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Can this ageing teacher cope with his granddaughter?

Steve Eddison has spent his career teaching, so when he's granted sole charge of little Gracie, what could go wrong?

Steve Eddison

Steve Eddison has spent his career teaching, so when he's granted sole charge of little Gracie, what could go wrong?

How many swear words does it take to change a light bulb? Last night I was abusing the new halogen one that was refusing to click into the fitting that the old halogen one refused to click out of. Luckily, Mrs Eddison was too engaged in a phone conversation to tell me to "stop swearing at that reading lamp and speak to your daughter". She handed me her phone.

A discussion was taking place as to whether I could be trusted to be in sole charge of Gracie – our baby granddaughter – for a day during half-term. Grandma would be at work, Daddy would be working away and Mummy would be working from home, so I was the obvious (only) choice. Mrs Eddison was not convinced and cited my inability to change a light bulb without resorting to threats of violence.

When I reminded her of the times I looked after our own children, she reminded me of the three visits we made to A&E with Gracie’s mum. Specifically, the time I encouraged her to climb to the very top of the climbing frame; the night I let her trampoline off the bed; and the day I took the stabilisers off her two-wheeled bike.

Gracie isn’t old enough to do any of these things yet, but, for safeguarding purposes, I’m given strict instructions and a bag of essential items. The latter includes nappies, spare clothes and an extra-large pack of hygienic baby wipes, all of which are needed within half an hour of me being left alone with her.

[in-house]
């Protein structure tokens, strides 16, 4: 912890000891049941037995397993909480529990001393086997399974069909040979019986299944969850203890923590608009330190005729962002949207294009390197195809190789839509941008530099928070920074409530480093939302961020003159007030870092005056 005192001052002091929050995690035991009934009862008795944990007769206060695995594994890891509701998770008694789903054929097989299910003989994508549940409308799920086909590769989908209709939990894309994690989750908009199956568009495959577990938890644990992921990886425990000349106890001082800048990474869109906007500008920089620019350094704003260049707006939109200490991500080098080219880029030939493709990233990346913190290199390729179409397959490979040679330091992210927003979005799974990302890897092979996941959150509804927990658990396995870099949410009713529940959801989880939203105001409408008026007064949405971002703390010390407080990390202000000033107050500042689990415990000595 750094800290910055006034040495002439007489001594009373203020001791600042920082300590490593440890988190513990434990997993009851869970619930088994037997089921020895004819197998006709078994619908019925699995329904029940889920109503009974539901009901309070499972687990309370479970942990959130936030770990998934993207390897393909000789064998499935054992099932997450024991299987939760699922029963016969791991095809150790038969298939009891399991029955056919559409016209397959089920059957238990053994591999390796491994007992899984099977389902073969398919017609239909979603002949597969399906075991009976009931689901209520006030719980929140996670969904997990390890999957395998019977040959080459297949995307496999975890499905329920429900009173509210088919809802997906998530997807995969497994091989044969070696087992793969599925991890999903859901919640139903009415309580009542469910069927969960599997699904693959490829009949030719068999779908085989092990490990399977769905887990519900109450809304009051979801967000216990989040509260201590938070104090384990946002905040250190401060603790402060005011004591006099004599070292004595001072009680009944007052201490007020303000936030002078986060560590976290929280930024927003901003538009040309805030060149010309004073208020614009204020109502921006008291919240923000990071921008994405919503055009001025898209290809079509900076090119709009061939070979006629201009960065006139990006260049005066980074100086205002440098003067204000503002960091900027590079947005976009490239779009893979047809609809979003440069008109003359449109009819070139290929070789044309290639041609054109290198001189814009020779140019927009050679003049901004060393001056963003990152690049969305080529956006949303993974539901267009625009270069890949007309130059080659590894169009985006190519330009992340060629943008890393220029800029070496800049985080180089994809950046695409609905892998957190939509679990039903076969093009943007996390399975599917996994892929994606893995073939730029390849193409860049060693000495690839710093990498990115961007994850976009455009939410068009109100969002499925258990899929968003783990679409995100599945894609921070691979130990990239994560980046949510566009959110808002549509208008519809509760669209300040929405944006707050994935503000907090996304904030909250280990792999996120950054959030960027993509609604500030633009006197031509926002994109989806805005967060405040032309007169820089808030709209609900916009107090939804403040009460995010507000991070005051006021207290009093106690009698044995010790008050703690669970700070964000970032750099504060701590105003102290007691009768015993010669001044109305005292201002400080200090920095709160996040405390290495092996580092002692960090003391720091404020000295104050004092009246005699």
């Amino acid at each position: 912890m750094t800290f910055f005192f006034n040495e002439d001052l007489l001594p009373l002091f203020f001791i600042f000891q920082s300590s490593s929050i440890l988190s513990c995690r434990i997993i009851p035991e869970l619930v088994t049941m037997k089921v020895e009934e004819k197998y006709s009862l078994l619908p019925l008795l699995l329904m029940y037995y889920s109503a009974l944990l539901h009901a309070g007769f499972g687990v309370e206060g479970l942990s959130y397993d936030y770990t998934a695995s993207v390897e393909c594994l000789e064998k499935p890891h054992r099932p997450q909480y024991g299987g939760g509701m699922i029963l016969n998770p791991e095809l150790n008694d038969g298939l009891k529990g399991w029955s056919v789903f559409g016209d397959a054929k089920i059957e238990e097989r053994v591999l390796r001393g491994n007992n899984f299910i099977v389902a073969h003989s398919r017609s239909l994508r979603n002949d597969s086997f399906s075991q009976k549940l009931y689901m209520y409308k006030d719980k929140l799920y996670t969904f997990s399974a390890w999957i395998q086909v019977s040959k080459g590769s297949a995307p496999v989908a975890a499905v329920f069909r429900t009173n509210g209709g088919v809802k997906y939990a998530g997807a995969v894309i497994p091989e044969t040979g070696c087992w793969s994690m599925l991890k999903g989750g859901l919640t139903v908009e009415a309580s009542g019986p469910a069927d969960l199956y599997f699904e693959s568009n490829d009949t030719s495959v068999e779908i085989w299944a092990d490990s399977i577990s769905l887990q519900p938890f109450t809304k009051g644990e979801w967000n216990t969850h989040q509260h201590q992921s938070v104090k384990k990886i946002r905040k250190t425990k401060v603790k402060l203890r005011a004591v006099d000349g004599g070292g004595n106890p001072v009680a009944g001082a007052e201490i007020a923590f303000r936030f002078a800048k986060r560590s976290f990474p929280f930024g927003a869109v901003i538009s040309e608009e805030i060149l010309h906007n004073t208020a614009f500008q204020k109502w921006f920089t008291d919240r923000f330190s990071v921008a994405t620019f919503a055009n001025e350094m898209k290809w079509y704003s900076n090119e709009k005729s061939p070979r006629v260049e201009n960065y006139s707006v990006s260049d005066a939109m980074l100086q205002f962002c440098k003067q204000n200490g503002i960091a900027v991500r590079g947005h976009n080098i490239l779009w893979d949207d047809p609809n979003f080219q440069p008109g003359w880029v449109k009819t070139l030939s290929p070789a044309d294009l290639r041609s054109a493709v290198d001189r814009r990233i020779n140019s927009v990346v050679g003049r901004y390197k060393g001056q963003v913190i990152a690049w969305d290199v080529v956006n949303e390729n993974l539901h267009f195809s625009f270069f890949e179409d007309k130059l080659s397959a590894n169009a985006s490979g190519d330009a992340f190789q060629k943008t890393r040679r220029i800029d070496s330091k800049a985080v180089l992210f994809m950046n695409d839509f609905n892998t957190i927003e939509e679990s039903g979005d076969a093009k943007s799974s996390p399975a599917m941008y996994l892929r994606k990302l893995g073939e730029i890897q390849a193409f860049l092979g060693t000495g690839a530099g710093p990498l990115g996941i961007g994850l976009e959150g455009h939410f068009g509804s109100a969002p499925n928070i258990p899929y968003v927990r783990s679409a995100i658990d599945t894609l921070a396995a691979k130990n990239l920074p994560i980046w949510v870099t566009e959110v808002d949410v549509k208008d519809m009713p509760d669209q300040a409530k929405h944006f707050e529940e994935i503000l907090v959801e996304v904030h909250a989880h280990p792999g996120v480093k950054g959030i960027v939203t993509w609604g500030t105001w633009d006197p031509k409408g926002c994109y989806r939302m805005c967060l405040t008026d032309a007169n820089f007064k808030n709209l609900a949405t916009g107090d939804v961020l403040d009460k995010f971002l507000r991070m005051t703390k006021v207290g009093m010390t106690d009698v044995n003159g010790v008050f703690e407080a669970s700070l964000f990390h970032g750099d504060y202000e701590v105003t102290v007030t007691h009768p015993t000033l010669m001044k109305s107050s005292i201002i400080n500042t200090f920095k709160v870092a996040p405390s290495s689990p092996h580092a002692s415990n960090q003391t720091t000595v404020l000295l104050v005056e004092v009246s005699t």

After successfully cleaning up after what could only be described as the biggest poo-nami in living memory, I am determined that the rest of the day will be a learning success. My intensive programme of activities involves singing (and dancing) along to every song on her Baby Sensory CD, animating Nellie the giraffe and repeatedly building a tower of stacking cups to be repeatedly knocked down.

Parked for a breather

During lunchtime, Gracie feeds the dog cheesy toast fingers, in recompense for stealing his Pedigree Tasty Bites. After this, I wrestle her into her coat and hat, and we set off to explore the great outdoors. This isn’t easy because neither Gracie’s pram nor my arthritis are designed for the rough paths of our local wood – a journey made more arduous by the dog’s determination to take roads less travelled in search of trees less peed on.

Once Gracie has been jolted to sleep, I find a bench to rest my weary ankles. Ironically, it is dedicated to someone who walked these paths until he ran out of breath. I close my eyes for a moment to enjoy the peace and quiet…and wake to the sound of Gracie going through her repertoire of three consonants and a vowel. She is deep in conversation with Mrs Edwards, who goes to Knit and Natter with Mrs Eddison.

Alarm bells begin to ring. "I was just resting my eyes for a minute," I tell her and stroke her Cockapoo for good measure.

"Resting your eyes?" she replies. "You were out like a light bulb."

Steve Eddison writes a fortnightly column for Tes magazine. He is a teacher at Arbourthorne Community Primary School in Sheffield

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